Healthcare spending projections may overstate next-decade spending by $770B

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 - breaking the bank, money

To paraphrase Mark Twain, the reports of out-of-control healthcare spending growth are greatly exaggerated. That’s the conclusion reached by an analysis of financial trends published in the May issue of Health Affairs that found public healthcare spending over the next decade could be as much as $770 billion less than predicted.

Authors David M. Cutler, PhD, and Nikhil R. Sahni, both from the department of economics at Harvard University in Boston, explained that spending growth fell in the late 2000s, but the usual suspects blamed for the slowdown—the recession, Medicare rate changes and a shuffling payer mix—don’t capture the whole picture.

“Although the data were not definitive, we found the argument for a structural change in the health care system contributing to the slowdown in spending growth at least as compelling as the argument rooted in an economic cycle,” wrote the authors.

Projections based on the assumption that the recession was the main drag on healthcare spending are then likely to predict a surge in expenditures as the economy improves, a surge that may not materialize as Cutler and Sahni pointed out.

From 2001-2003, real per capita healthcare spending increases were as high as 5.7 percent, according to the authors. This fell to 0.9 percent in 2010.

To determine how the recession played into this slowdown, Cutler and Sahni related annual real per capita overall healthcare spending changes from 1970 through 2012 to the average growth rate for the economy over the preceding few years. Using this methodology, they determined that the recession could only represent 37 percent of the overall healthcare spending slowdown.

However, prominent projections from the Centers for Medicare and Medicaid Services (CMS) Office of the Actuary and the Congressional Budget Office attribute more of the slowdown to economic factors. Their forecasts for Medicare spending operate under the assumption that lingering economic troubles will limit healthcare spending growth through 2018, but growth will return to historical trends thereafter.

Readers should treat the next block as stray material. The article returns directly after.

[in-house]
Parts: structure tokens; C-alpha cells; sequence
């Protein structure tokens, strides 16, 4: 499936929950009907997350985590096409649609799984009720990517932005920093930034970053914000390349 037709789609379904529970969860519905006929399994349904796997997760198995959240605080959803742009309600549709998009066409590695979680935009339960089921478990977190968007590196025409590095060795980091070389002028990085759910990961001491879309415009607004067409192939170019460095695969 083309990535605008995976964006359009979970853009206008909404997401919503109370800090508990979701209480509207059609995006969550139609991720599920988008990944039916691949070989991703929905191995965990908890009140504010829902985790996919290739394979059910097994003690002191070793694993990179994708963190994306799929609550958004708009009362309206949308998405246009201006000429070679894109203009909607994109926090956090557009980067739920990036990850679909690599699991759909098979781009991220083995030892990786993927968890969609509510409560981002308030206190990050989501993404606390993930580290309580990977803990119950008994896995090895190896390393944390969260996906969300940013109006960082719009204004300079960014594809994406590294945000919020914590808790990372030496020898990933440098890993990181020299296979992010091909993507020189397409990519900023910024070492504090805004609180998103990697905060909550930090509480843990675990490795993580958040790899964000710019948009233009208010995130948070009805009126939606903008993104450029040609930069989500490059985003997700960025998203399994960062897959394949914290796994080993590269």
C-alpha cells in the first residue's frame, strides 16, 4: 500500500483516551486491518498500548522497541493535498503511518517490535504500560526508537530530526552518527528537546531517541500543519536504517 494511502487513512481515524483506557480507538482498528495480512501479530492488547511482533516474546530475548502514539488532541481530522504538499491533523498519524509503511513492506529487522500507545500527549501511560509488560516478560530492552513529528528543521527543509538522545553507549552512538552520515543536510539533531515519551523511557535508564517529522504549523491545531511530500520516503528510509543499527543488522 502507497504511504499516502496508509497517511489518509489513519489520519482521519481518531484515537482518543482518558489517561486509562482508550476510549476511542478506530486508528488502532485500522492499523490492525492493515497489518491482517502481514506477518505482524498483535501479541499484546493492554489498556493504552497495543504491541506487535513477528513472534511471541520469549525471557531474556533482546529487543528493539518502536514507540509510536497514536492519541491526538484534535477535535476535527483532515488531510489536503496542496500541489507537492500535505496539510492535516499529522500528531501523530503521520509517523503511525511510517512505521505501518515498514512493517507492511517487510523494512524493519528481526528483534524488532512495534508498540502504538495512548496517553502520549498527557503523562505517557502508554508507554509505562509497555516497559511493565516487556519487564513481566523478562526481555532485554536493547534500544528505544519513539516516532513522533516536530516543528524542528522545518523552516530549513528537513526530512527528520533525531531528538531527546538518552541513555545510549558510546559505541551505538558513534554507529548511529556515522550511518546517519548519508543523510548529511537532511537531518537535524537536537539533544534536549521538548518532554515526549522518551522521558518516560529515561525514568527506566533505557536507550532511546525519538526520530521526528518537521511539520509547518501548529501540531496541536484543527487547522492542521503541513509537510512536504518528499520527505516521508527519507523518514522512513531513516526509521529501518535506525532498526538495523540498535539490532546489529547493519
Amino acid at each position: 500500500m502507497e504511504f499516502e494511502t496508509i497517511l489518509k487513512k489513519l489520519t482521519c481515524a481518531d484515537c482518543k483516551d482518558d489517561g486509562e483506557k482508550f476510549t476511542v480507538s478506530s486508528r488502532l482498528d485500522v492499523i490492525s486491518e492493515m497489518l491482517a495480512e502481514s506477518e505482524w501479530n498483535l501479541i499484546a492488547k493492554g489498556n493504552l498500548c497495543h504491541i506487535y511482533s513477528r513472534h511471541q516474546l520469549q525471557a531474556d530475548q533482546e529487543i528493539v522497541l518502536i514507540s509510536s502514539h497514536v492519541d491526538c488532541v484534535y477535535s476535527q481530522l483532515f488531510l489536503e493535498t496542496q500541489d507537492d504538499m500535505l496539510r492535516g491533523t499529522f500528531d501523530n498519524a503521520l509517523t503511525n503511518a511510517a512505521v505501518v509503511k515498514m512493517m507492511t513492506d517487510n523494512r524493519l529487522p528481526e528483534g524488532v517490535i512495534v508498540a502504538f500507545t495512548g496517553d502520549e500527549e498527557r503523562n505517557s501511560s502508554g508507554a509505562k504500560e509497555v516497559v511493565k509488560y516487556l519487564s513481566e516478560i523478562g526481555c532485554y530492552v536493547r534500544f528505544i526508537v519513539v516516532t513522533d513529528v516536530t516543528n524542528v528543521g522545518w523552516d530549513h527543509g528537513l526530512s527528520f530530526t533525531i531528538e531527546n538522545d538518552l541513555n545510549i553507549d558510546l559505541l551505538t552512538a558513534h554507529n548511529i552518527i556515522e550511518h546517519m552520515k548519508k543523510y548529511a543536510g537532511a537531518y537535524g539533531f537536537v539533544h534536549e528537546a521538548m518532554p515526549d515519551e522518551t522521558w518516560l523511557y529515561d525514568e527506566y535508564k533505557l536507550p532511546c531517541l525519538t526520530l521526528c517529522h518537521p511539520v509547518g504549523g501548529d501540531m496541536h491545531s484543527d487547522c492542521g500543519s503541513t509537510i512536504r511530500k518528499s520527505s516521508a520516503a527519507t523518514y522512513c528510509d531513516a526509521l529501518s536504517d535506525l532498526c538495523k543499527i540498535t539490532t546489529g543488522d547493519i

“If health care spending growth remains at its current low level, the official forecast will significantly overstate spending in the latter years of this decade,” wrote Cutler and Sahni. They pegged the CMS actuarial forecasts for 2021 as overestimating by 14 percent, amounting to $770 billion in public healthcare spending over the next decade that would not occur if current slow growth rates persist.

Medicare payment rate changes and shifts in the number of people moving from private coverage to Medicaid (or losing coverage entirely) only account for 5 percent and 3 percent of the spending slowdown, respectively, according to the authors.

Pinning down what makes up for the other 55 percent of the spending slowdown is difficult, but Cutler and Sahni offered a few explanations. Imaging figures prominently here, as MRI and CT utilization grew rapidly through 2005, but then tailed off. Likewise, pharmaceuticals experienced slower spending growth as a number of drugs came off patent and fewer blockbusters were released.

Cost sharing and copayments also increased over the past decade, reducing public spending, according to the authors. The proportion of covered workers with a deductible greater than $1,000 for single coverage has increased 24 percentage points since 2006, while copayments for primary care provider visits had an annual increase of 1.9 percent from 2006 to 2012.

Provider efficiency also may play a large role in explaining the slowdown. Readmission rates in Medicare decreased more than one percentage point in 2012, and the authors pointed out some particularly impressive examples of efficiency gains. The University of Pittsburgh Medical Center cut hospital-acquired infection rates by 85 percent since 2001, and Dallas-based Parkland Hospital reduced Medicare heart failure readmissions by 40 percent from 2010-2011.

Whatever the causes, an extended slowdown in healthcare spending growth would have a huge impact on businesses and households, wrote Cutler and Sahni. “Under the alternative forecasts, spending by businesses in 2021 would be $92–$430 per covered worker per year less than currently expected, and out-of-pocket spending per household per year would be about $62–$290 lower. Slow health care spending growth might thus bring much-needed relief throughout the economy.”